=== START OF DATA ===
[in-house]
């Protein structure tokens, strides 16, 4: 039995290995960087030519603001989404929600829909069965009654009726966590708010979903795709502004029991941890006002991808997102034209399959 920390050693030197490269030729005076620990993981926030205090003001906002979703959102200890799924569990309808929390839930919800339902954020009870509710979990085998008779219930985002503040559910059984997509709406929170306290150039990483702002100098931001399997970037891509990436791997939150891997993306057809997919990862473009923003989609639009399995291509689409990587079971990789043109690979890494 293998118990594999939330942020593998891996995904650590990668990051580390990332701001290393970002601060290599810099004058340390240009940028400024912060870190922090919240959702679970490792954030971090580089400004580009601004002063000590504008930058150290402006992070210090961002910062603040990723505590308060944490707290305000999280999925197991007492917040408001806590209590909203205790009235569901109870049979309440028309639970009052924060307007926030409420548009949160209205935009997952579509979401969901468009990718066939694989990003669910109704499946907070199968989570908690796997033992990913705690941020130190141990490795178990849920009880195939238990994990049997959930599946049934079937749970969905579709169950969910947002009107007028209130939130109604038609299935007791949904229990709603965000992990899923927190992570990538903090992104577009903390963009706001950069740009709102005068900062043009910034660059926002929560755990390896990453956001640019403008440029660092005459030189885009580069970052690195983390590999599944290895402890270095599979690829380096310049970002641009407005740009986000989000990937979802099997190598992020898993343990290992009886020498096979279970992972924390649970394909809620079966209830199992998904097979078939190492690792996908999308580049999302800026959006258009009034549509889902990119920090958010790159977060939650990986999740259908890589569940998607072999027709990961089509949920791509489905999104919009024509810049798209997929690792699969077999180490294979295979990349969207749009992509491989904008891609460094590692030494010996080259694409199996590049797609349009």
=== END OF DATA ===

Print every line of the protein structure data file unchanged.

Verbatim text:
[in-house]
């Protein structure tokens, strides 16, 4: 039995290995960087030519603001989404929600829909069965009654009726966590708010979903795709502004029991941890006002991808997102034209399959 920390050693030197490269030729005076620990993981926030205090003001906002979703959102200890799924569990309808929390839930919800339902954020009870509710979990085998008779219930985002503040559910059984997509709406929170306290150039990483702002100098931001399997970037891509990436791997939150891997993306057809997919990862473009923003989609639009399995291509689409990587079971990789043109690979890494 293998118990594999939330942020593998891996995904650590990668990051580390990332701001290393970002601060290599810099004058340390240009940028400024912060870190922090919240959702679970490792954030971090580089400004580009601004002063000590504008930058150290402006992070210090961002910062603040990723505590308060944490707290305000999280999925197991007492917040408001806590209590909203205790009235569901109870049979309440028309639970009052924060307007926030409420548009949160209205935009997952579509979401969901468009990718066939694989990003669910109704499946907070199968989570908690796997033992990913705690941020130190141990490795178990849920009880195939238990994990049997959930599946049934079937749970969905579709169950969910947002009107007028209130939130109604038609299935007791949904229990709603965000992990899923927190992570990538903090992104577009903390963009706001950069740009709102005068900062043009910034660059926002929560755990390896990453956001640019403008440029660092005459030189885009580069970052690195983390590999599944290895402890270095599979690829380096310049970002641009407005740009986000989000990937979802099997190598992020898993343990290992009886020498096979279970992972924390649970394909809620079966209830199992998904097979078939190492690792996908999308580049999302800026959006258009009034549509889902990119920090958010790159977060939650990986999740259908890589569940998607072999027709990961089509949920791509489905999104919009024509810049798209997929690792699969077999180490294979295979990349969207749009992509491989904008891609460094590692030494010996080259694409199996590049797609349009």